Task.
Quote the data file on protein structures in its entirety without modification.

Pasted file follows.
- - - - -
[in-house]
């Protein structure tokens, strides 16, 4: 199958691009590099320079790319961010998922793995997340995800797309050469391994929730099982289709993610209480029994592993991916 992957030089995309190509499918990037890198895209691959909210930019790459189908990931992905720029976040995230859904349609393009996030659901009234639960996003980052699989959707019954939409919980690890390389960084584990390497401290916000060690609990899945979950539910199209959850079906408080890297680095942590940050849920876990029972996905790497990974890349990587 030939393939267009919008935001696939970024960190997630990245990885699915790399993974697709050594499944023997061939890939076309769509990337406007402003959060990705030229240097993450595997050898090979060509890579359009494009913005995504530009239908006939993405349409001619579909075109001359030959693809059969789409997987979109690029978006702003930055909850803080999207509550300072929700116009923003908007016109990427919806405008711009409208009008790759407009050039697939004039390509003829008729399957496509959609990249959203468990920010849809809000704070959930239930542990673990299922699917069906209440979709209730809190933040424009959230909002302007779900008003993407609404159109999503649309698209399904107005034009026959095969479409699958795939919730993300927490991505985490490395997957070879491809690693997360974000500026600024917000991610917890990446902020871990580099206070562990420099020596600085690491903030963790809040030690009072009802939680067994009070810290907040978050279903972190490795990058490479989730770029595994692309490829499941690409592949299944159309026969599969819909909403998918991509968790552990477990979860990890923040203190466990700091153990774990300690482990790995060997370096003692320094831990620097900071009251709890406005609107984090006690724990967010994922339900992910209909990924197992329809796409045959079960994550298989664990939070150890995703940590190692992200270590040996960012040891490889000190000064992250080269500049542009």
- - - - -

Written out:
[in-house]
């Protein structure tokens, strides 16, 4: 199958691009590099320079790319961010998922793995997340995800797309050469391994929730099982289709993610209480029994592993991916 992957030089995309190509499918990037890198895209691959909210930019790459189908990931992905720029976040995230859904349609393009996030659901009234639960996003980052699989959707019954939409919980690890390389960084584990390497401290916000060690609990899945979950539910199209959850079906408080890297680095942590940050849920876990029972996905790497990974890349990587 030939393939267009919008935001696939970024960190997630990245990885699915790399993974697709050594499944023997061939890939076309769509990337406007402003959060990705030229240097993450595997050898090979060509890579359009494009913005995504530009239908006939993405349409001619579909075109001359030959693809059969789409997987979109690029978006702003930055909850803080999207509550300072929700116009923003908007016109990427919806405008711009409208009008790759407009050039697939004039390509003829008729399957496509959609990249959203468990920010849809809000704070959930239930542990673990299922699917069906209440979709209730809190933040424009959230909002302007779900008003993407609404159109999503649309698209399904107005034009026959095969479409699958795939919730993300927490991505985490490395997957070879491809690693997360974000500026600024917000991610917890990446902020871990580099206070562990420099020596600085690491903030963790809040030690009072009802939680067994009070810290907040978050279903972190490795990058490479989730770029595994692309490829499941690409592949299944159309026969599969819909909403998918991509968790552990477990979860990890923040203190466990700091153990774990300690482990790995060997370096003692320094831990620097900071009251709890406005609107984090006690724990967010994922339900992910209909990924197992329809796409045959079960994550298989664990939070150890995703940590190692992200270590040996960012040891490889000190000064992250080269500049542009």